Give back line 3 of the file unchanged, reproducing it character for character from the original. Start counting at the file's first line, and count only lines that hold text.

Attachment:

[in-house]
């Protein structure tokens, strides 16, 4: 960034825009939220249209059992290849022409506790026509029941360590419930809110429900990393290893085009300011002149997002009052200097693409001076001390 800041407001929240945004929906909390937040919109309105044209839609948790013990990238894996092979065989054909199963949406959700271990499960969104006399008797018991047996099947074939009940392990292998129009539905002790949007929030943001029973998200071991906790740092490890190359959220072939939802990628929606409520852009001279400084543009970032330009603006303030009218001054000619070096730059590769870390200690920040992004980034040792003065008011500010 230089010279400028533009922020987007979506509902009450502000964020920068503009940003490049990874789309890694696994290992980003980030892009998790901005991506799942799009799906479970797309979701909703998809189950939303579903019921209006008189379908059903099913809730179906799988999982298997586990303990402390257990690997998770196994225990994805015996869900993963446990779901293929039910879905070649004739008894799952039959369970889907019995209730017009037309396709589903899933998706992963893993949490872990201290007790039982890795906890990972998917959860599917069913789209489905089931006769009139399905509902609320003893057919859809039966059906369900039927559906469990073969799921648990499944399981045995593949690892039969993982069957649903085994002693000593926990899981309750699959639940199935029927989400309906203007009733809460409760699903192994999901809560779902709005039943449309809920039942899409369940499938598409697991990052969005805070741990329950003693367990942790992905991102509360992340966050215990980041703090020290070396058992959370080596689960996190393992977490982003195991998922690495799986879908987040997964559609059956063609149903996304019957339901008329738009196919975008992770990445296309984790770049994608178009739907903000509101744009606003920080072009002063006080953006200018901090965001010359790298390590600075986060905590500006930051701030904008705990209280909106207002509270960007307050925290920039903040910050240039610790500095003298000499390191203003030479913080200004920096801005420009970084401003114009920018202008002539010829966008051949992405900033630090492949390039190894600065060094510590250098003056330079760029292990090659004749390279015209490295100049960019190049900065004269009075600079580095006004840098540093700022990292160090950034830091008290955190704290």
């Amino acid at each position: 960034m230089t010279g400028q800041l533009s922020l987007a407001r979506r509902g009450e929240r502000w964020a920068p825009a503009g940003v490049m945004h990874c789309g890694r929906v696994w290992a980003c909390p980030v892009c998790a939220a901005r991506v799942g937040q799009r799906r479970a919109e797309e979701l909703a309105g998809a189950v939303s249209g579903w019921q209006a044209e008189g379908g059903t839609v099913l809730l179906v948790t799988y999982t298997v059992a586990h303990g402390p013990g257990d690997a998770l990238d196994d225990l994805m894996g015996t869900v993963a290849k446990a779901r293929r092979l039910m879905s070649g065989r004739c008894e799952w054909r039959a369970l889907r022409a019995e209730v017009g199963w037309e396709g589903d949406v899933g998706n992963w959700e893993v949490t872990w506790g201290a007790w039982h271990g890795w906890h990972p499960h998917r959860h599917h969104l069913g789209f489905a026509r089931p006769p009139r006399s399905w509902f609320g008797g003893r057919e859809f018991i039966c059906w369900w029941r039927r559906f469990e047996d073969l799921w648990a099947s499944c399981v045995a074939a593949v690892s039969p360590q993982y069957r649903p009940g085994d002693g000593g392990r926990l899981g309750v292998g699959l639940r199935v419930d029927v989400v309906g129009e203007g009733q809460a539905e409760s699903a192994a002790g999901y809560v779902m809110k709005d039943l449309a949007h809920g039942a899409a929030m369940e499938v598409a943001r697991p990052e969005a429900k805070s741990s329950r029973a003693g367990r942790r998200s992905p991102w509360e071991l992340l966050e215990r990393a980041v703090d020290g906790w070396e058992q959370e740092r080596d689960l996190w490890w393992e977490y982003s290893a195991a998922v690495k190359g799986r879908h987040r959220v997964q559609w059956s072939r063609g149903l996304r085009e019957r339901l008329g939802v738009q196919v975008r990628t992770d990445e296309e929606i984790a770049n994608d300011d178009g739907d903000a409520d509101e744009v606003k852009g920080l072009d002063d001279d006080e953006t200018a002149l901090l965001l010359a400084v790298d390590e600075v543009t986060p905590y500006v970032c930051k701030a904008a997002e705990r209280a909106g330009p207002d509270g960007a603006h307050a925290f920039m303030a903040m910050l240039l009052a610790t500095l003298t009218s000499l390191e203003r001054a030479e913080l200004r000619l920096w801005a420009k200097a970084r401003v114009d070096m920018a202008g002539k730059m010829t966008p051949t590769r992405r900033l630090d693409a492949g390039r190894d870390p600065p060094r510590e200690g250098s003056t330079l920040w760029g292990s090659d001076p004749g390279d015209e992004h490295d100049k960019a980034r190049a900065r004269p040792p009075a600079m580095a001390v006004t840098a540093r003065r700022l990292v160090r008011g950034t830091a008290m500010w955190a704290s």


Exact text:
């Amino acid at each position: 960034m230089t010279g400028q800041l533009s922020l987007a407001r979506r509902g009450e929240r502000w964020a920068p825009a503009g940003v490049m945004h990874c789309g890694r929906v696994w290992a980003c909390p980030v892009c998790a939220a901005r991506v799942g937040q799009r799906r479970a919109e797309e979701l909703a309105g998809a189950v939303s249209g579903w019921q209006a044209e008189g379908g059903t839609v099913l809730l179906v948790t799988y999982t298997v059992a586990h303990g402390p013990g257990d690997a998770l990238d196994d225990l994805m894996g015996t869900v993963a290849k446990a779901r293929r092979l039910m879905s070649g065989r004739c008894e799952w054909r039959a369970l889907r022409a019995e209730v017009g199963w037309e396709g589903d949406v899933g998706n992963w959700e893993v949490t872990w506790g201290a007790w039982h271990g890795w906890h990972p499960h998917r959860h599917h969104l069913g789209f489905a026509r089931p006769p009139r006399s399905w509902f609320g008797g003893r057919e859809f018991i039966c059906w369900w029941r039927r559906f469990e047996d073969l799921w648990a099947s499944c399981v045995a074939a593949v690892s039969p360590q993982y069957r649903p009940g085994d002693g000593g392990r926990l899981g309750v292998g699959l639940r199935v419930d029927v989400v309906g129009e203007g009733q809460a539905e409760s699903a192994a002790g999901y809560v779902m809110k709005d039943l449309a949007h809920g039942a899409a929030m369940e499938v598409a943001r697991p990052e969005a429900k805070s741990s329950r029973a003693g367990r942790r998200s992905p991102w509360e071991l992340l966050e215990r990393a980041v703090d020290g906790w070396e058992q959370e740092r080596d689960l996190w490890w393992e977490y982003s290893a195991a998922v690495k190359g799986r879908h987040r959220v997964q559609w059956s072939r063609g149903l996304r085009e019957r339901l008329g939802v738009q196919v975008r990628t992770d990445e296309e929606i984790a770049n994608d300011d178009g739907d903000a409520d509101e744009v606003k852009g920080l072009d002063d001279d006080e953006t200018a002149l901090l965001l010359a400084v790298d390590e600075v543009t986060p905590y500006v970032c930051k701030a904008a997002e705990r209280a909106g330009p207002d509270g960007a603006h307050a925290f920039m303030a903040m910050l240039l009052a610790t500095l003298t009218s000499l390191e203003r001054a030479e913080l200004r000619l920096w801005a420009k200097a970084r401003v114009d070096m920018a202008g002539k730059m010829t966008p051949t590769r992405r900033l630090d693409a492949g390039r190894d870390p600065p060094r510590e200690g250098s003056t330079l920040w760029g292990s090659d001076p004749g390279d015209e992004h490295d100049k960019a980034r190049a900065r004269p040792p009075a600079m580095a001390v006004t840098a540093r003065r700022l990292v160090r008011g950034t830091a008290m500010w955190a704290s």